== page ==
Let’s finish building the Great Park. For far too long, the residents of Irvine were given nothing but empty promises about building our Great Park on the grounds of the old El Toro Marine Base.  As Vice Chair of the Great Park, I am proud that we have finally succeeded in creating a Great Park that residents can enjoy, with terrific sports fields, a magnificent new championship soccer stadium, and the best community ice-skating facility in the West already under construction — but there is still much more to do.  Our residents have told us that they want a new Wild Rivers water park, and we need to ensure that happens.  We also need to fulfill our promise to build a city-owned amphitheatre on the Great Park’s cultural terrace, so that a developer’s decision can not deprive us of live music again. I will also insist that we follow the recommendations of residents and build world-class botanical gardens, museums, and a lake to make Irvine the home of a truly Great Park. Getting that job done is one of my main priorities.

I love Irvine and will continue to work to ensure that Irvine remains among the safest and most beautiful cities in the nation.  As your Irvine City Councilmember, I will fight to ensure that the public interest – in preventing over-development, over-crowed schools, and traffic congestion, and in preserving the character of our communities – comes before the private interests of developers, no matter how big and powerful those developers may be.

Melissa

Join Us for Free Movies on the Lawn at the Great Park!

As Vice Chair of the Orange County Great Park, I invite you to join is on Fridays and Saturdays, June 22 –  July 14, for family-favorite movies on the outdoor big screen!

Bring low-back chairs, blankets, and a picnic, or purchase items from gourmet food trucks.

Arrive at 6:30 p.m. to get a seat.  Food trucks arrive at 6:30 p.m. Movies begin at dusk.

Movies are weather permitting.  Admission is free.

Here is the complete movie schedule for Movies on the Lawn:

Flashback Fridays (at the Palm Court)

Fri.  June 22 — Stagecoach, a western tale of travelers who journey through Apache territory, starring John Wayne in his breakout role, and Clare Trevor, namesake of UCI’s Clare Trevor School of the Arts and step-mother of the Irvine Company’s owner Donald Bren; rated by the American Film Institute as one of the greatest westerns ever made (released 1939, not rated, 96 minutes long).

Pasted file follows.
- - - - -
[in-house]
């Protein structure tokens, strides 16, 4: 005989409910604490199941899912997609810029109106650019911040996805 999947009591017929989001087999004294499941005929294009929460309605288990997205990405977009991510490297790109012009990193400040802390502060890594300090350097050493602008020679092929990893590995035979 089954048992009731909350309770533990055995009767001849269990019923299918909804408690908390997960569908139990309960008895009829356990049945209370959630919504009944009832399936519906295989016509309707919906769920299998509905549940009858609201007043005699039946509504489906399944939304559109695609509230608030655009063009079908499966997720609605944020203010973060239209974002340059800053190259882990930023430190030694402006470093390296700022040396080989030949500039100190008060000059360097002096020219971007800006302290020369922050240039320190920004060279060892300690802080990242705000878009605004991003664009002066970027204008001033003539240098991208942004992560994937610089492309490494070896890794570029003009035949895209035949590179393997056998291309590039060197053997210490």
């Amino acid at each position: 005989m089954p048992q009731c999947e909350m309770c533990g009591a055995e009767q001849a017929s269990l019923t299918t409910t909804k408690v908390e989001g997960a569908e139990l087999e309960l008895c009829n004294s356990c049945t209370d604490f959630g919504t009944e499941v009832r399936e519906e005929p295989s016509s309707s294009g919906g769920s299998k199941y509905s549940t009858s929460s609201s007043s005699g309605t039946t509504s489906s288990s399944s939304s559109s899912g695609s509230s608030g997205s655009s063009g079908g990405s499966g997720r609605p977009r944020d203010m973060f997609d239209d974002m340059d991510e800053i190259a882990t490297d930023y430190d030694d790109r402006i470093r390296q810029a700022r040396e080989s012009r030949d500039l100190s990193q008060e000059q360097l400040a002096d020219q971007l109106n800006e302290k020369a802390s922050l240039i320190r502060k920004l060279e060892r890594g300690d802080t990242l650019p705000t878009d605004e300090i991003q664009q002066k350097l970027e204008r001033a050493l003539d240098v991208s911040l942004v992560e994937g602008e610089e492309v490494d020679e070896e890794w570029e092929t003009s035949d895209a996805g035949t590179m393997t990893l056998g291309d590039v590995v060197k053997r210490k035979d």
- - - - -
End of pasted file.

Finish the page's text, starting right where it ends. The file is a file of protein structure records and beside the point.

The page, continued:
Fri.  June 29 — Brigadoon, a musical starring Gene Kelly about two American hunters who discover a mystical village that only materializes once every century in Scotland (released 1954, not rated, 108 minutes long).

Fri.  July 6 — Clambake, a classic Elvis Presley movie in which Elvis plays the role of an oil fortune heir who trades places with a water ski instructor, hoping to find a girl to like him for himself rather than his father’s money (released 1967, not rated, 100 minutes long).

Blockbuster Saturdays (at the Terraced Lawn)

Sat. June 23 — Ferdinand, animated comedy-drama adventure film based on beloved children’s book about a bull with a big heart, who is determined to return home after being captured and mistaken for a dangerous beast (released 2017, rated PG, 106 minutes long).

Sat. June 30 — The LEGO Ninjago Movie, animated adventure film about a teenage ninja, as he attempts to accept the truth about his villainous father, while a new threat emerges to endanger his homeland (released 2017, rated PG, 90 minutes long).

Sat. July 7 — Peter Rabbit, animated film about the famous Peter Rabbit, as Peter and his friends attempt to raid Mr McGregor’s vegetable garden, leading them on an exciting adventure to London and back (released 2018, rated PG, 100 minutes long).

Sat. July 14 — The Greatest Showman, musical film with a star-studded cast inspired by the story of P. T. Barnum’s creation of the Barnum & Bailey Circus and the birth of show business (released 2017, rated PG, 105 minutes long).

Join Me for Irvine’s 12th Annual Super Pet Adoption Event on Sun., June 3!

Join me for Irvine’s 12th Annual Super Pet Adoption Event on Sunday, June 3 from 10:00 a.m. to 4:00 p.m.  More than 40 pet rescue groups and animal shelters will bring some 600 homeless dogs, cats, rabbits and small animals for adoption.

The Super Pet Adoption Event features dozens of vendors, gourmet food trucks, a silent auction, low-cost microchipping and an opportunity drawing.  Each animal available for adoption is spayed or neutered, microchipped and evaluated by a veterinarian.  Cats and dogs are vaccinated appropriate to age.

The suggested donation for the event is $2 per person or $5 per family.  Parking is free.  Event proceeds benefit the Irvine Animal Care Center in its efforts to provide care and support to thousands of homeless, neglected and abused animals each year.